Skip to main content

American Friends Service Committee

American Friends Service Committee (AFSC), organization est. 1917 by the Religious Society of Friends (Quakers) that provides social services and information to the public in an attempt to promote international peace and reconciliation. Based in Philadelphia, it maintains offices throughout the United States. During World War I it supplied Quakers and other conscientious objectors with noncombat service roles, such as positions in relief programs and ambulance corps. Since then, it has widened its mission to provide humanitarian aid worldwide, e.g., relief and rehabilitation for victims of war and resettlement and aid for refugees. It has also worked to end capital punishment, ameliorate poverty, and promote human rights. In 1947 the AFSC shared the Nobel Peace Prize with its British counterpart, the Friends Service Council. Since the 1950s the organization has increasingly focused on programs of social and technical assistance "designed to relieve the tensions that lead to war."

Cite this article
Pick a style below, and copy the text for your bibliography.

  • MLA
  • Chicago
  • APA

"American Friends Service Committee." The Columbia Encyclopedia, 6th ed.. . 15 Dec. 2018 <>.

"American Friends Service Committee." The Columbia Encyclopedia, 6th ed.. . (December 15, 2018).

"American Friends Service Committee." The Columbia Encyclopedia, 6th ed.. . Retrieved December 15, 2018 from

Learn more about citation styles

Citation styles gives you the ability to cite reference entries and articles according to common styles from the Modern Language Association (MLA), The Chicago Manual of Style, and the American Psychological Association (APA).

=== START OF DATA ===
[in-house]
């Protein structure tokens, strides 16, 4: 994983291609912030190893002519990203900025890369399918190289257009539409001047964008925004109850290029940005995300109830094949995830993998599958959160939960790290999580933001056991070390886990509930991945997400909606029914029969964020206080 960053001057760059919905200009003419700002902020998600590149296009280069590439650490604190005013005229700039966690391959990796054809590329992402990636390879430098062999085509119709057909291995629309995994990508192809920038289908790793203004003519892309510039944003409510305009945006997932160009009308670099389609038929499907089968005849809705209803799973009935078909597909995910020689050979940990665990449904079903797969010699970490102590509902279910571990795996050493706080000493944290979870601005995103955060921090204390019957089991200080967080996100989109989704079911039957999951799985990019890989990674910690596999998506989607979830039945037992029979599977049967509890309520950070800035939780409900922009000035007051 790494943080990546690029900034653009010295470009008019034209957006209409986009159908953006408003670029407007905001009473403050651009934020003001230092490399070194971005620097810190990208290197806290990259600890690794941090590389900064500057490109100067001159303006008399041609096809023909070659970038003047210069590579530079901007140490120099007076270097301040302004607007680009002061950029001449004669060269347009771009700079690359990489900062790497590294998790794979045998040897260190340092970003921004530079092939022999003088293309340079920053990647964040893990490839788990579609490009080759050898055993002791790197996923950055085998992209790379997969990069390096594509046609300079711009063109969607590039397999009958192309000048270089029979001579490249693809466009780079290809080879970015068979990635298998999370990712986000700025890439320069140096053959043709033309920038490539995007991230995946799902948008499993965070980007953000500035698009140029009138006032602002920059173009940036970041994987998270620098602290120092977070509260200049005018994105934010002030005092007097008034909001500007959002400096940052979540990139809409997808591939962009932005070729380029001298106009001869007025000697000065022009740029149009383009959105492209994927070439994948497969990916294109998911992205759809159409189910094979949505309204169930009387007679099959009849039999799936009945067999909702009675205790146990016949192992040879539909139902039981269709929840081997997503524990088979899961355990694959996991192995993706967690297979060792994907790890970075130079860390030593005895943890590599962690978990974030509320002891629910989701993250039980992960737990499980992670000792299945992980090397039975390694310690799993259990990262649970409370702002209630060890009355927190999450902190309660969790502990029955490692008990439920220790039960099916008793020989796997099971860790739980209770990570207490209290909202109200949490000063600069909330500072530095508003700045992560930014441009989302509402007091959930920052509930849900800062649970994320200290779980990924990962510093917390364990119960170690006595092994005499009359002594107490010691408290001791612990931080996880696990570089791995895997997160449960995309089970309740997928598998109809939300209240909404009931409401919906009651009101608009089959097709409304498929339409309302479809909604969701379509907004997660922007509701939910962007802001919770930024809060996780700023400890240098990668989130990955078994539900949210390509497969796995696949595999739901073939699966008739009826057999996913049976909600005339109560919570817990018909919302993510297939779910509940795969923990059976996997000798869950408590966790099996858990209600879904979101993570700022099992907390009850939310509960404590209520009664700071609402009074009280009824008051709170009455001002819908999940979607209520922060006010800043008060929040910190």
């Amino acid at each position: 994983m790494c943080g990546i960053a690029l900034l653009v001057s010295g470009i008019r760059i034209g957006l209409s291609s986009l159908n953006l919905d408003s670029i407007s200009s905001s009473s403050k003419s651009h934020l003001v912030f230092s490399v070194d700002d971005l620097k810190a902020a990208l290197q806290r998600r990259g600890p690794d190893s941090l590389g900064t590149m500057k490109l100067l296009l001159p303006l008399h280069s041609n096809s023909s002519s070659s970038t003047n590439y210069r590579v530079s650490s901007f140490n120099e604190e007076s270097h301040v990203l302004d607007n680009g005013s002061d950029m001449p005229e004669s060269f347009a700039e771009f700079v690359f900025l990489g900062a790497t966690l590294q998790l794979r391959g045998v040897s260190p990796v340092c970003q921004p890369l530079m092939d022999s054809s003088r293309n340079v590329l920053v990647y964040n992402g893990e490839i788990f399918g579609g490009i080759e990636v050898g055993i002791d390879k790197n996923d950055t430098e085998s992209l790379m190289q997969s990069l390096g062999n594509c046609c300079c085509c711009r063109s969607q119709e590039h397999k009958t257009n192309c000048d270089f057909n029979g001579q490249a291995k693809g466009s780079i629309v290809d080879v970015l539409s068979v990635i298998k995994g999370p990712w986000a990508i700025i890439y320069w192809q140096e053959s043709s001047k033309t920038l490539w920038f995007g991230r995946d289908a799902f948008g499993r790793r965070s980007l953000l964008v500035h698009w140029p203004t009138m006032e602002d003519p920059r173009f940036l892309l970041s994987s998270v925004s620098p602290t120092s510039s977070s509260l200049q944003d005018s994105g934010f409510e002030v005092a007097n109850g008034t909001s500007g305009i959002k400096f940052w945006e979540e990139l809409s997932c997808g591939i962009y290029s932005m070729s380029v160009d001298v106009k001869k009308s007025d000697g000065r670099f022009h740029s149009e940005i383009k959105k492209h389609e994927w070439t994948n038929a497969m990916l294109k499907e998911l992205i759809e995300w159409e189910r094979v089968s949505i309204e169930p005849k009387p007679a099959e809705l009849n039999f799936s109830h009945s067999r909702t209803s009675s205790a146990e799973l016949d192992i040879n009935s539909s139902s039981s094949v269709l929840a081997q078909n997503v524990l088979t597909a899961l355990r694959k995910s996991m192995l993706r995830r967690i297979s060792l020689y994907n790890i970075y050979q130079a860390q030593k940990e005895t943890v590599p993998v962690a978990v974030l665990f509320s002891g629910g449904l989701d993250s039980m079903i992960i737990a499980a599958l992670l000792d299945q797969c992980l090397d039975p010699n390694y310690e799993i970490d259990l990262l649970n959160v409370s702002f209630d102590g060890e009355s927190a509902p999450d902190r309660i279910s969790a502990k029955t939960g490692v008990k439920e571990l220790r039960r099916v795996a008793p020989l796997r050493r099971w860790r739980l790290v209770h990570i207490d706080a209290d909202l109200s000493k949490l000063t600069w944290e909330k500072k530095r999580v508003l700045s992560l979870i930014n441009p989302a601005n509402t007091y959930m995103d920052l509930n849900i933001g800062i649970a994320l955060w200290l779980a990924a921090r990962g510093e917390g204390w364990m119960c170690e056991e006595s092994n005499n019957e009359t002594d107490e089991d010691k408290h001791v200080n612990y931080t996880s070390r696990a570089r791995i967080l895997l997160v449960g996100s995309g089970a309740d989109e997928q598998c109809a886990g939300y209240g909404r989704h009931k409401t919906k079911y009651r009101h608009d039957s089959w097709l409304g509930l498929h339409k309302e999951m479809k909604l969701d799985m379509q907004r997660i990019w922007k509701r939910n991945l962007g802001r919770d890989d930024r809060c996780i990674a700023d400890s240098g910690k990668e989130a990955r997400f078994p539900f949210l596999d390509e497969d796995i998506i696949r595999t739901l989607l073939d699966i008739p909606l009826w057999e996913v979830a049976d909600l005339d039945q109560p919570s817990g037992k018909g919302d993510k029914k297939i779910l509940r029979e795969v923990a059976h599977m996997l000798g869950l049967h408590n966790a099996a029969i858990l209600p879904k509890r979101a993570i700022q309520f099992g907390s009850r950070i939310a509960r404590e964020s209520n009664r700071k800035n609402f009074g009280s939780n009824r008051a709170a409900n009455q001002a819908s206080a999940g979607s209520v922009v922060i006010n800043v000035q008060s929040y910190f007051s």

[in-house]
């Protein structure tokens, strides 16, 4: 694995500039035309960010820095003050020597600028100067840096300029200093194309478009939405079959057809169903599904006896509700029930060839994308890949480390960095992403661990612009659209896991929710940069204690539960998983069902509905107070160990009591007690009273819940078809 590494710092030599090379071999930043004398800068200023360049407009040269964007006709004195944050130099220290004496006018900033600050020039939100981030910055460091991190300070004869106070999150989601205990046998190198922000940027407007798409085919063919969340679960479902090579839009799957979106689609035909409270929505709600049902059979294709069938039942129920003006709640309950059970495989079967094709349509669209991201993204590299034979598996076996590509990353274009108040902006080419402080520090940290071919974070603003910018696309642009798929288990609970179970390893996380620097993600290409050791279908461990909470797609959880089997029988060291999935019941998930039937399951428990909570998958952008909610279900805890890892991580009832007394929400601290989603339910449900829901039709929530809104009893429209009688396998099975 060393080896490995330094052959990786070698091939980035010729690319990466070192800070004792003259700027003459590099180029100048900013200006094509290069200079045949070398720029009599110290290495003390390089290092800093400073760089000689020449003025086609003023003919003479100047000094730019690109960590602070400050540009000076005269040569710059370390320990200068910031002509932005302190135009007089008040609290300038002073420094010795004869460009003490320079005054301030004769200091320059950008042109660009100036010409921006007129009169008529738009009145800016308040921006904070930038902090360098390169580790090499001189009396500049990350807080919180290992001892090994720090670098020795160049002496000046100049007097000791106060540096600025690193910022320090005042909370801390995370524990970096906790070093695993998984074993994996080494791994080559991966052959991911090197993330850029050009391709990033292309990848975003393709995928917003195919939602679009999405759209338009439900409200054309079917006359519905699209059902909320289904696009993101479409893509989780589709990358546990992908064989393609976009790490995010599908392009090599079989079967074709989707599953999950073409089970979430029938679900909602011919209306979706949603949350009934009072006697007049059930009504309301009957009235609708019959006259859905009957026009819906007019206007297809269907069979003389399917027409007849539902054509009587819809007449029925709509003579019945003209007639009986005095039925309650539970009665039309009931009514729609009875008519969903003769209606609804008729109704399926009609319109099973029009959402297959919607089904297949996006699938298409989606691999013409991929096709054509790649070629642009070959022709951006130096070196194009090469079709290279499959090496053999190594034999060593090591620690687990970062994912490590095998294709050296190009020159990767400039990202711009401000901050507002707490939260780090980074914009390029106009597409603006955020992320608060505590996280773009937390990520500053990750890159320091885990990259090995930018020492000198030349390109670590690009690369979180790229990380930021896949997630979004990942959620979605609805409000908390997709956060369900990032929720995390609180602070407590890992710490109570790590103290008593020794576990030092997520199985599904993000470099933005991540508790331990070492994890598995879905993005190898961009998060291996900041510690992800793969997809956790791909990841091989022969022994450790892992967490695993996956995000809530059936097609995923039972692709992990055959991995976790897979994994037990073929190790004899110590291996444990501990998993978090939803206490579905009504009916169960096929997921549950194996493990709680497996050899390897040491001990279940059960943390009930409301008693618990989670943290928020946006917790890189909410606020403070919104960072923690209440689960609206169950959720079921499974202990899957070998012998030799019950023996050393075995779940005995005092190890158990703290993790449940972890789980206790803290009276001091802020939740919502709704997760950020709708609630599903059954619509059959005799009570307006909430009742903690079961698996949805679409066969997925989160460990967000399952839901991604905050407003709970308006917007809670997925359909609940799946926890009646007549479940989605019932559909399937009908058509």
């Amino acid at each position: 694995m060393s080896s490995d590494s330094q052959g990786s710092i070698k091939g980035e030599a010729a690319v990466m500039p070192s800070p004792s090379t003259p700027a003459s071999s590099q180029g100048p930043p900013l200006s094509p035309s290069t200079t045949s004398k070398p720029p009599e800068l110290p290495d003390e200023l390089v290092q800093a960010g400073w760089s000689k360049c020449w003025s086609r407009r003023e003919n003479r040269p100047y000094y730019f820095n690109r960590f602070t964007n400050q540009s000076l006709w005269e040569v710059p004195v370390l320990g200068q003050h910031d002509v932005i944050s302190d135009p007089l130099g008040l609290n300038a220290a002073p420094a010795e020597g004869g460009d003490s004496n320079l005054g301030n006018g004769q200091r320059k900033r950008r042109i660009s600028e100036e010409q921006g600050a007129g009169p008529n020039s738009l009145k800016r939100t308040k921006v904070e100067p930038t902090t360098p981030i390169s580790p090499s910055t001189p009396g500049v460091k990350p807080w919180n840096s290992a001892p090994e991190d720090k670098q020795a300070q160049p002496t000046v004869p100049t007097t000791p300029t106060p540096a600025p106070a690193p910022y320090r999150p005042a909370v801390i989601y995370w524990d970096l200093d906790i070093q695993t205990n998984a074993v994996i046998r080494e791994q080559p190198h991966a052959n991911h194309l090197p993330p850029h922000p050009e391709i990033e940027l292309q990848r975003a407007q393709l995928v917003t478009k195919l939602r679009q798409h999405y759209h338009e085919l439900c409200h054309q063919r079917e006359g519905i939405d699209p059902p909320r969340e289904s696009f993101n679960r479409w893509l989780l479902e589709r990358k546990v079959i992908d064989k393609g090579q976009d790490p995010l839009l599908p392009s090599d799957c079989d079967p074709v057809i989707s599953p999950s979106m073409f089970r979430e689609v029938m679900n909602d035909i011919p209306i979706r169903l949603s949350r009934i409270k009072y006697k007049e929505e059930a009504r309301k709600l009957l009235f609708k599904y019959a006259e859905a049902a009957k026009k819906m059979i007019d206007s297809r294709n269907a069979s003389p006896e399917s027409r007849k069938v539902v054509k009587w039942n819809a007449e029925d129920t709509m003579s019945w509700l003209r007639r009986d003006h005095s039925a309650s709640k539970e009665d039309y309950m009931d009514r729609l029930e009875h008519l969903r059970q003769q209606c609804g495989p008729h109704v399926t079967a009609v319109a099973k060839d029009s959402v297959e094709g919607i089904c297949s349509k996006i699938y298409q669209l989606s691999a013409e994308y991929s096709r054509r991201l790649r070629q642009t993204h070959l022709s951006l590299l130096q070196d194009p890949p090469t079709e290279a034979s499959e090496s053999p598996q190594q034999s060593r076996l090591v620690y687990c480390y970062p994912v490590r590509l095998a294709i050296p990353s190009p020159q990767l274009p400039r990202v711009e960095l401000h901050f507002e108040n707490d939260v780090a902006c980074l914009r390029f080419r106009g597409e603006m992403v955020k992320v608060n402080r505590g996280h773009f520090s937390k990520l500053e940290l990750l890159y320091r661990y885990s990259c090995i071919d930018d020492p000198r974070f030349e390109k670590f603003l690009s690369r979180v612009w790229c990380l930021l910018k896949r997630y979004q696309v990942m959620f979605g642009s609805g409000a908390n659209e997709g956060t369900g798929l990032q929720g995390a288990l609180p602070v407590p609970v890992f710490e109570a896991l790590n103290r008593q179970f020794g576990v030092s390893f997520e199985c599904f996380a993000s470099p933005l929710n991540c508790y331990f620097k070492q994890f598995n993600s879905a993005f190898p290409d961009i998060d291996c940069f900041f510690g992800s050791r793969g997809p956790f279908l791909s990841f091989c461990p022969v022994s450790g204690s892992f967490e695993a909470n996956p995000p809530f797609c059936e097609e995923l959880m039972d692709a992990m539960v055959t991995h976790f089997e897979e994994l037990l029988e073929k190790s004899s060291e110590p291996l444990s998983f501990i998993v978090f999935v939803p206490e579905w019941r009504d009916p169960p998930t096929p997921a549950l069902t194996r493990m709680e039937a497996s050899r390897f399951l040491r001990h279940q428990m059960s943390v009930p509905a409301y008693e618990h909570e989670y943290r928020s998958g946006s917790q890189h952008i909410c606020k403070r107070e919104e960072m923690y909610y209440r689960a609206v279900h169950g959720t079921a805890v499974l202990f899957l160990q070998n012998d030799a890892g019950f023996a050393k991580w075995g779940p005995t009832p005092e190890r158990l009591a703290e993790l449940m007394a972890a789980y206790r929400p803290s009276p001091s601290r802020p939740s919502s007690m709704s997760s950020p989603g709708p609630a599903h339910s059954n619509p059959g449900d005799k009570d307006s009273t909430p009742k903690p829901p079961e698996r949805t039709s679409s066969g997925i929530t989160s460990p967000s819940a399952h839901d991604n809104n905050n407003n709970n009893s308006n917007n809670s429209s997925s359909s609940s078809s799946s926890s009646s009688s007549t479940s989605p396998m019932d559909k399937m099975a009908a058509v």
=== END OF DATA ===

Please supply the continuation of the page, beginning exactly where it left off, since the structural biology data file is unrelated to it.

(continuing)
Within the “Cite this article” tool, pick a style to see how all available information looks when formatted according to that style. Then, copy and paste the text into your bibliography or works cited list.

Because each style has its own formatting nuances that evolve over time and not all information is available for every reference entry or article, cannot guarantee each citation it generates. Therefore, it’s best to use citations as a starting point before checking the style against your school or publication’s requirements and the most-recent information available at these sites:

Modern Language Association

The Chicago Manual of Style

American Psychological Association

  • Most online reference entries and articles do not have page numbers. Therefore, that information is unavailable for most content. However, the date of retrieval is often important. Refer to each style’s convention regarding the best way to format page numbers and retrieval dates.
  • In addition to the MLA, Chicago, and APA styles, your school, university, publication, or institution may have its own requirements for citations. Therefore, be sure to refer to those guidelines when editing your bibliography or works cited list.